Wednesday, 26 February 2014

"The Total Annihilation of the Welsh Race."

On my walks around Chirk and the Ceiriog Valley I came across the site of the battle of Crogen where King Henry the 2nd of England came a nasty cropper in 1165. Stating that Henry was determined to "totally annihilate the Welsh race", the information board at the site qualifies this by explaining that Henry had raised a mighty army of 30,000 soldiers who were determined to bring the Welsh Princes to heel after a rebellion. At that time the Ceiriog Valley was heavily wooded and 2000 wood cutters were needed to make a path through the valley. At a place where the valley narrows, known as the Crogen, the army was ambushed. It was the perfect killing ground for Welsh archers and lightly armed soldiers. King Henry himself narrowly escaped death. One of his knights sacrificed his own life by taking an arrow intended for the king. The king's mounted soldiers could not manoeuvre as the Welsh foot soldiers attacked with bow, spear, sword and axe, and there were heavy losses on both sides. Eventually Henry forced his way through, only to fail in the wilds of the Berwyn mountains due to continued Welsh guerilla tactics. He never tried to conquer Wales again and Welsh independence survived nearly 120 years after this event. The Welsh buried the Anglo-Norman dead at a spot known to this day as Adwy'r Beddau - the gap of the graves.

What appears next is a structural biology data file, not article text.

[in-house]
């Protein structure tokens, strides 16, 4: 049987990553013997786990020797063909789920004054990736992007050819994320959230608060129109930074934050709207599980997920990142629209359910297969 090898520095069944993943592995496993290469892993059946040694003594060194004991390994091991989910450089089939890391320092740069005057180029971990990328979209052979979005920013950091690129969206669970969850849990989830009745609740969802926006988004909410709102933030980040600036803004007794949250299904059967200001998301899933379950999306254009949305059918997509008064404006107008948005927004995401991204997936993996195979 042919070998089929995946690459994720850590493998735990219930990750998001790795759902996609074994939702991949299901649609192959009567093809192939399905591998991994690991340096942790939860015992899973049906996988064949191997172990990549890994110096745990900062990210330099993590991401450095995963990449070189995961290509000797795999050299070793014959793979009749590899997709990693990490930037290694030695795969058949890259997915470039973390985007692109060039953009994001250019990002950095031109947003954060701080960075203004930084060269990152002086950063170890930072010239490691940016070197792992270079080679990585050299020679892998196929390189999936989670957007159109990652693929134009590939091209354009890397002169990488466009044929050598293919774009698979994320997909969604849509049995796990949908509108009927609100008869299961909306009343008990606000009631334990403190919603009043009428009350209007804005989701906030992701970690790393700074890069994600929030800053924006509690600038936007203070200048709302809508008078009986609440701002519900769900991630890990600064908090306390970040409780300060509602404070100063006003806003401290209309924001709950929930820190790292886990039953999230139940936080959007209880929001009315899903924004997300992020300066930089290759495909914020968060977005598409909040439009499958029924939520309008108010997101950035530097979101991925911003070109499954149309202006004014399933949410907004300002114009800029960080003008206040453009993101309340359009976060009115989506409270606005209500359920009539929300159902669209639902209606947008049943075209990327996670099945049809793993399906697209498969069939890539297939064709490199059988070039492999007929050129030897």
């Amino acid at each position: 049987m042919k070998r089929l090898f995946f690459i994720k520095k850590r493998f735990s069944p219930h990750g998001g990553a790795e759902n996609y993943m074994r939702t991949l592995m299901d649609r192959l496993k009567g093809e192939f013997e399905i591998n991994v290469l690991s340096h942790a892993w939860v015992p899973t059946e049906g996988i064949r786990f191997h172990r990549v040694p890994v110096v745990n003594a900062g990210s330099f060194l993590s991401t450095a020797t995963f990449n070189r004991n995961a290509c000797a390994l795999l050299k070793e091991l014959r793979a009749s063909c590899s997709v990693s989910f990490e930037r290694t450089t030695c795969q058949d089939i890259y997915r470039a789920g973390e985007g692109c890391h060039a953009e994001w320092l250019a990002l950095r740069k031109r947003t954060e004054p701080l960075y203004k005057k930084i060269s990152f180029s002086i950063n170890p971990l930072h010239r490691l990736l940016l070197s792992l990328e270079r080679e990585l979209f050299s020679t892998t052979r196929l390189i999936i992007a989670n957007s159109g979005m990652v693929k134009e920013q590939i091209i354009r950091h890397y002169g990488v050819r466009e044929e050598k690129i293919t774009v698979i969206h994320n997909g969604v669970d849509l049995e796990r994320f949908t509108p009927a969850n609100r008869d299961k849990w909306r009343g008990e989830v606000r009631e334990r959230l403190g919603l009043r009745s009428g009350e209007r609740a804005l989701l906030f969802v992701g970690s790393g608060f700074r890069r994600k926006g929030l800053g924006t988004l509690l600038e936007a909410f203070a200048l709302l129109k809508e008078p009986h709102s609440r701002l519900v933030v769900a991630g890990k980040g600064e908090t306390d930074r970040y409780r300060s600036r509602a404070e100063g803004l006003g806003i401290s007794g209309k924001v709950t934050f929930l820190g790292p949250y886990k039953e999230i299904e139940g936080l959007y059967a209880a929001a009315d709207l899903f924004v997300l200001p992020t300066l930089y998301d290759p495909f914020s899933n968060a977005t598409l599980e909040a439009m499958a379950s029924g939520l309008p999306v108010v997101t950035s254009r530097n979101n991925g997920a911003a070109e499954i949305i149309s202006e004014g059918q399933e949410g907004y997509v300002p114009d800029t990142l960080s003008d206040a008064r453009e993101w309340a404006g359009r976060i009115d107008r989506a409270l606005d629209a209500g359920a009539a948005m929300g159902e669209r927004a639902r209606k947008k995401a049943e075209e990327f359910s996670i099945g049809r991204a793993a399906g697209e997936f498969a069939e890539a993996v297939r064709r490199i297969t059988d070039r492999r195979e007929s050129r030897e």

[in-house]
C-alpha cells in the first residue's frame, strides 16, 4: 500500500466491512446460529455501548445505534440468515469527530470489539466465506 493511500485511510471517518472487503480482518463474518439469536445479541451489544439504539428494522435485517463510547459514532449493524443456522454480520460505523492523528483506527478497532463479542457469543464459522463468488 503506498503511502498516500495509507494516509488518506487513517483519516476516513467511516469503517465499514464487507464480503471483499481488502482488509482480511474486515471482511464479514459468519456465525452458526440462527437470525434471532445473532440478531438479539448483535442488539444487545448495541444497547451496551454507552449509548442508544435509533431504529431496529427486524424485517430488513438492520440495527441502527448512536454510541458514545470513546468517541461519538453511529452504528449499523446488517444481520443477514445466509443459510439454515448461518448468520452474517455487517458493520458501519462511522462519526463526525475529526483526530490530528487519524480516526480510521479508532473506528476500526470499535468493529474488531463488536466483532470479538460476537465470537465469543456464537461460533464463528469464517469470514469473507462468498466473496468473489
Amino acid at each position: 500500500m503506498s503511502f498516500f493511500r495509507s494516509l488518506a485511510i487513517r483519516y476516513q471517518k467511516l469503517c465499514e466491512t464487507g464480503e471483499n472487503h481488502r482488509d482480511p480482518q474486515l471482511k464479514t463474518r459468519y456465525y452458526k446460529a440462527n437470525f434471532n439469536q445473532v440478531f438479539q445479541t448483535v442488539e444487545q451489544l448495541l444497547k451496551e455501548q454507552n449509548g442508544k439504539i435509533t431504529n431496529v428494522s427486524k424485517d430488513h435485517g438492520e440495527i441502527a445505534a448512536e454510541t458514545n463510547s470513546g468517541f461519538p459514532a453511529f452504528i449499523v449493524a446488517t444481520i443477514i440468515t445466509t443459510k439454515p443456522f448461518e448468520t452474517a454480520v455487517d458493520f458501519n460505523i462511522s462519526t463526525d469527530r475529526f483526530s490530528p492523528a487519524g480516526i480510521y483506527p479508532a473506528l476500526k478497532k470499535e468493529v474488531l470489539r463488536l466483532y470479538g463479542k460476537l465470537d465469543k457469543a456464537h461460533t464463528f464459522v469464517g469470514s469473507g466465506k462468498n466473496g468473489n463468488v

The site of the Battle of Crogan (1165)
There are some lovely walks to be had on the hills overlooking the site of the battle. Offa's Dyke runs through the area and there are many permissive paths owned by the National Trust.

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